The Washington Post adds some detail today about the connections between Republican Congressman Tom DeLay and Jack Abramoff, the K Street kingpin who is reportedly in the final stages of negotiating a plea bargain with federal prosecutors.
Today’s story follows on the heels of a Thursday one by Susan Schmidt and James Grimaldi which purports to provide a timeline and broad outline of Abramoff’s rise to power in Washington; it also serves to distance Abramoff from DeLay in particular, and to paint Abramoff as someone who exaggerated his influence in Congress and the White House. On the latter front, Karl Rove’s hiring of Abramoff’s key assistant is said to be the work of Ralph Reed, an Abramoff associate and former head of the Christian Coalition, rather than of Abramoff himself. Susan Ralston’s desire to distance herself from Abramoff at this point isn’t mysterious, but the idea that she left Abramoff without his blessing at the height of his power to take a job with the key player in the incoming Bush administration doesn’t pass any test, smell, laugh or otherwise.
Atrios pointed out the most peculiar passage in the story — “DeLay, a Christian conservative, did not quite know what to make of Abramoff, who wore a beard and a yarmulke. They forged political ties, but the two men never became personally close, according to associates of both men.” — and wonders if it’s meant to suggest that a deeply conservative if notoriously flexible Christian like DeLay couldn’t possibly become close to an Orthodox Jew.
I’d suggest it goes a bit further than that, and signals the onset of a “The Jew made me do it” defense aimed at holding DeLay’s political base together as his troubles mount. We all know how valuable “the other” is to Republicans of all stripes these days, and how well the sense of victimization plays among the rubes who support the party that at present has a stranglehold on government.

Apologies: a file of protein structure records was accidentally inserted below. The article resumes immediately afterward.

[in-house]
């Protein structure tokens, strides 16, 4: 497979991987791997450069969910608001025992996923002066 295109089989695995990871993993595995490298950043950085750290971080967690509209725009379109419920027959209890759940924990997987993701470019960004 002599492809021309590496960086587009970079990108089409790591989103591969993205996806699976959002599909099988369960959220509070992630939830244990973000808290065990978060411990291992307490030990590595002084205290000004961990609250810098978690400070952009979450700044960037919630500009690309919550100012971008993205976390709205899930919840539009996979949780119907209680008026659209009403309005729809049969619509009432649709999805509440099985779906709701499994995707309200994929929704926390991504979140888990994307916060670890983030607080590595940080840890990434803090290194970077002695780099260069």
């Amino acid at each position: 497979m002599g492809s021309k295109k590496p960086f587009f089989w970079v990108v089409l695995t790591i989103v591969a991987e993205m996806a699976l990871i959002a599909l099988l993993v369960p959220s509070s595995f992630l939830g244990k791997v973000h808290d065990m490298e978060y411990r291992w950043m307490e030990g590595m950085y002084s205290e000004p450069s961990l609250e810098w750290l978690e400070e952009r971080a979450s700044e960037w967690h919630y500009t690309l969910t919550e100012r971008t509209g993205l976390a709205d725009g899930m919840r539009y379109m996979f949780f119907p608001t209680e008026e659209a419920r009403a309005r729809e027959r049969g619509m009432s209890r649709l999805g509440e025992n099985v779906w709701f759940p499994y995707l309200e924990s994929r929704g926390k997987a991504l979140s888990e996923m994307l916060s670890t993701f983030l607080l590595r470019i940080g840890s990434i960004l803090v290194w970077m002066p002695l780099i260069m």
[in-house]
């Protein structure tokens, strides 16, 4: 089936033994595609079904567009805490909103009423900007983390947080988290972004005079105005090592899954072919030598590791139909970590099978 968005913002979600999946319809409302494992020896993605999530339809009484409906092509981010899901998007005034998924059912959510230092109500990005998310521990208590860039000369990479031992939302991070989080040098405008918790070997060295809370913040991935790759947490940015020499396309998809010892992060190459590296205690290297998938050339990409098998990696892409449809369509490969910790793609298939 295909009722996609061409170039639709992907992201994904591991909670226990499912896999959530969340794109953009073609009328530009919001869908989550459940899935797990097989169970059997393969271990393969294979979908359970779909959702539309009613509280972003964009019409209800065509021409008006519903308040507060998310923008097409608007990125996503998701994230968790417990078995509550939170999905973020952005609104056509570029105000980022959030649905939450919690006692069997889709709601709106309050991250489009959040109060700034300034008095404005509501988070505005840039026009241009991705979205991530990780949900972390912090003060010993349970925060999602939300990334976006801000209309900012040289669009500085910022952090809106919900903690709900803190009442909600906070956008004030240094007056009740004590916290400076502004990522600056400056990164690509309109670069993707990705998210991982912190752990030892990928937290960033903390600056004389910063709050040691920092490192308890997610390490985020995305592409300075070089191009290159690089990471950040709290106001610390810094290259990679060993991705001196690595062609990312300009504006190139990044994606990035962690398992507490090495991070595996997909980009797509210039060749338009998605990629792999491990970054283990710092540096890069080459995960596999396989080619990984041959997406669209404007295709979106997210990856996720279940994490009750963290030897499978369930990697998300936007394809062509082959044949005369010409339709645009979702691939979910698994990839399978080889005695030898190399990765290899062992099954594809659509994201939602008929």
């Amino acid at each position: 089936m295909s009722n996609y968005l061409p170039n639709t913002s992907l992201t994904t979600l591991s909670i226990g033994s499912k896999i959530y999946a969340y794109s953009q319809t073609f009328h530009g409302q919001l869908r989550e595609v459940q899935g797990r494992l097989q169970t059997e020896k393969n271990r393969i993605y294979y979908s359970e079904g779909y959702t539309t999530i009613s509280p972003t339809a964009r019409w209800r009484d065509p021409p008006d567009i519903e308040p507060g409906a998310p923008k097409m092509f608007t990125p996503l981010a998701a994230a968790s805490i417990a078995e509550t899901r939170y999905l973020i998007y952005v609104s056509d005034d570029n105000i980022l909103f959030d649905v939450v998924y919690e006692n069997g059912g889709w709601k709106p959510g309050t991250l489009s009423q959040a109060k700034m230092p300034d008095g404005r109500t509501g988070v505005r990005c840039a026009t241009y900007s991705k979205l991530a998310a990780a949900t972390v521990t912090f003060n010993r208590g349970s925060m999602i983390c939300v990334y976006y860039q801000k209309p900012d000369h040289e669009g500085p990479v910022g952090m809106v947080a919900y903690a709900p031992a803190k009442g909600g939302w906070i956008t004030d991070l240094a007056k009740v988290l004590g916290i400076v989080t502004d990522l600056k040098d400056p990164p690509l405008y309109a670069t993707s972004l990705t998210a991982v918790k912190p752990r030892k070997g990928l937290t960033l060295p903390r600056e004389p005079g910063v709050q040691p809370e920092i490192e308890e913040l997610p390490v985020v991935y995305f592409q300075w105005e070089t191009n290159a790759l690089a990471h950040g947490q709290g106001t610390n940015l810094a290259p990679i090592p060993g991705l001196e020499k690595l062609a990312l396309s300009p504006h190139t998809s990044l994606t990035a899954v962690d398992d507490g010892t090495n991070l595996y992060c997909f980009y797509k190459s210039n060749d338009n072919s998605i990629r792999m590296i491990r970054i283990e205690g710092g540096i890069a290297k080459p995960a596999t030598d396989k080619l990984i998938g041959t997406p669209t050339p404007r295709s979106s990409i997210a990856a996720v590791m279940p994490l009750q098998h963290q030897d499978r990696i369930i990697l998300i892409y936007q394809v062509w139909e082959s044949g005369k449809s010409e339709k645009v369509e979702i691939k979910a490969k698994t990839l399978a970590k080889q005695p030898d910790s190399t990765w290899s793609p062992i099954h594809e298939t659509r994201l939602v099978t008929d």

Atrios also notes that a month ago, Grimaldi and Schmidt quoted DeLay’s comment that Abramoff is “one of my closest and dearest friends.” For some reason, he thinks DeLay’s take on the subject deserves more emphasis than that of “associates of both men,” and might have warranted a little compare-and-contrast coverage in the more recent story.
Today’s Post story describes the workings of the U.S. Family Network, a supposed “grass roots” organization touted by DeLay as “a powerful nationwide organization dedicated to restoring our government to citizen control.” In fact, the organization appears to have been funded entirely by a handful of Abramoff clients, and to have spent its revenue on payments to the consulting firm of a former DeLay chief of staff — who turned around and paid DeLay’s wife $3000/month for providing him with lists of charities favored by other members of Congress — on a Washington townhouse, purchased with cash and used by both DeLay and his powerhouse political action committee, ARMPAC, for fundraising operations, and on attack ads against Democrats. The townhouse was convenient for DeLay, since lawmakers are prohibited from fundraising on federal property and it was only a few blocks from Capitol Hill.
Maybe the organization really was dedicated to citizen control of government, but the citizens in question appear to have been Abramoff, DeLay and their clients.